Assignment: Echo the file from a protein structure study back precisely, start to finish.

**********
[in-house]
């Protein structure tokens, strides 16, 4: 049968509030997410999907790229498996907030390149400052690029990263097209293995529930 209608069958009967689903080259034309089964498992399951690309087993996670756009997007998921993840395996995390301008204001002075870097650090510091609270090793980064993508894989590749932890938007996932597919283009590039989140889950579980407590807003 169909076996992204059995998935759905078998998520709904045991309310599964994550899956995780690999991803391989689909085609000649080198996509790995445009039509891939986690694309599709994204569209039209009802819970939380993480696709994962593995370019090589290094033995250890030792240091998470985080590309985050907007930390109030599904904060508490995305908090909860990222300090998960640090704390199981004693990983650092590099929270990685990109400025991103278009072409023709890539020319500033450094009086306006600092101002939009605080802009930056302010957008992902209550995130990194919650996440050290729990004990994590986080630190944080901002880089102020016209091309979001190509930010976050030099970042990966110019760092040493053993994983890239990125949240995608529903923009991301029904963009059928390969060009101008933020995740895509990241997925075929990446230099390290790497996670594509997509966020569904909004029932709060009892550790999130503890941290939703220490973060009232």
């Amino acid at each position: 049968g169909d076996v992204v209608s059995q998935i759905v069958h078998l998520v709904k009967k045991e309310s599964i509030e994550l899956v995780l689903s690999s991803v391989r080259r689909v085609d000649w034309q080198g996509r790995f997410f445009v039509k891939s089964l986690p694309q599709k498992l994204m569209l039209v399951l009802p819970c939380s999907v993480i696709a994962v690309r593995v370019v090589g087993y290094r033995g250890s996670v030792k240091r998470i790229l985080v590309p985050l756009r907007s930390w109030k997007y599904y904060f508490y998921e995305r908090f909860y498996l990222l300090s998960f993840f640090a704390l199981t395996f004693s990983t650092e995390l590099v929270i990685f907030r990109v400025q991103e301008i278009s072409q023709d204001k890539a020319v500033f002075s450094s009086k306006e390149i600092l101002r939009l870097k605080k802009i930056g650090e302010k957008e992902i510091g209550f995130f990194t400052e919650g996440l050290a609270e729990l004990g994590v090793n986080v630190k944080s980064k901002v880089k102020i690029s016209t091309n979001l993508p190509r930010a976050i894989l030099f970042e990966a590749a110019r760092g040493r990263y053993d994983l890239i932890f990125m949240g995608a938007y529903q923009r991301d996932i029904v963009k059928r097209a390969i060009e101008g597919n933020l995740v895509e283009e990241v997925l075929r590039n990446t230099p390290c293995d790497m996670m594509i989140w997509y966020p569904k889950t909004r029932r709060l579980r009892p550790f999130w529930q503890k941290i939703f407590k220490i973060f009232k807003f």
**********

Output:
[in-house]
């Protein structure tokens, strides 16, 4: 049968509030997410999907790229498996907030390149400052690029990263097209293995529930 209608069958009967689903080259034309089964498992399951690309087993996670756009997007998921993840395996995390301008204001002075870097650090510091609270090793980064993508894989590749932890938007996932597919283009590039989140889950579980407590807003 169909076996992204059995998935759905078998998520709904045991309310599964994550899956995780690999991803391989689909085609000649080198996509790995445009039509891939986690694309599709994204569209039209009802819970939380993480696709994962593995370019090589290094033995250890030792240091998470985080590309985050907007930390109030599904904060508490995305908090909860990222300090998960640090704390199981004693990983650092590099929270990685990109400025991103278009072409023709890539020319500033450094009086306006600092101002939009605080802009930056302010957008992902209550995130990194919650996440050290729990004990994590986080630190944080901002880089102020016209091309979001190509930010976050030099970042990966110019760092040493053993994983890239990125949240995608529903923009991301029904963009059928390969060009101008933020995740895509990241997925075929990446230099390290790497996670594509997509966020569904909004029932709060009892550790999130503890941290939703220490973060009232």
């Amino acid at each position: 049968g169909d076996v992204v209608s059995q998935i759905v069958h078998l998520v709904k009967k045991e309310s599964i509030e994550l899956v995780l689903s690999s991803v391989r080259r689909v085609d000649w034309q080198g996509r790995f997410f445009v039509k891939s089964l986690p694309q599709k498992l994204m569209l039209v399951l009802p819970c939380s999907v993480i696709a994962v690309r593995v370019v090589g087993y290094r033995g250890s996670v030792k240091r998470i790229l985080v590309p985050l756009r907007s930390w109030k997007y599904y904060f508490y998921e995305r908090f909860y498996l990222l300090s998960f993840f640090a704390l199981t395996f004693s990983t650092e995390l590099v929270i990685f907030r990109v400025q991103e301008i278009s072409q023709d204001k890539a020319v500033f002075s450094s009086k306006e390149i600092l101002r939009l870097k605080k802009i930056g650090e302010k957008e992902i510091g209550f995130f990194t400052e919650g996440l050290a609270e729990l004990g994590v090793n986080v630190k944080s980064k901002v880089k102020i690029s016209t091309n979001l993508p190509r930010a976050i894989l030099f970042e990966a590749a110019r760092g040493r990263y053993d994983l890239i932890f990125m949240g995608a938007y529903q923009r991301d996932i029904v963009k059928r097209a390969i060009e101008g597919n933020l995740v895509e283009e990241v997925l075929r590039n990446t230099p390290c293995d790497m996670m594509i989140w997509y966020p569904k889950t909004r029932r709060l579980r009892p550790f999130w529930q503890k941290i939703f407590k220490i973060f009232k807003f």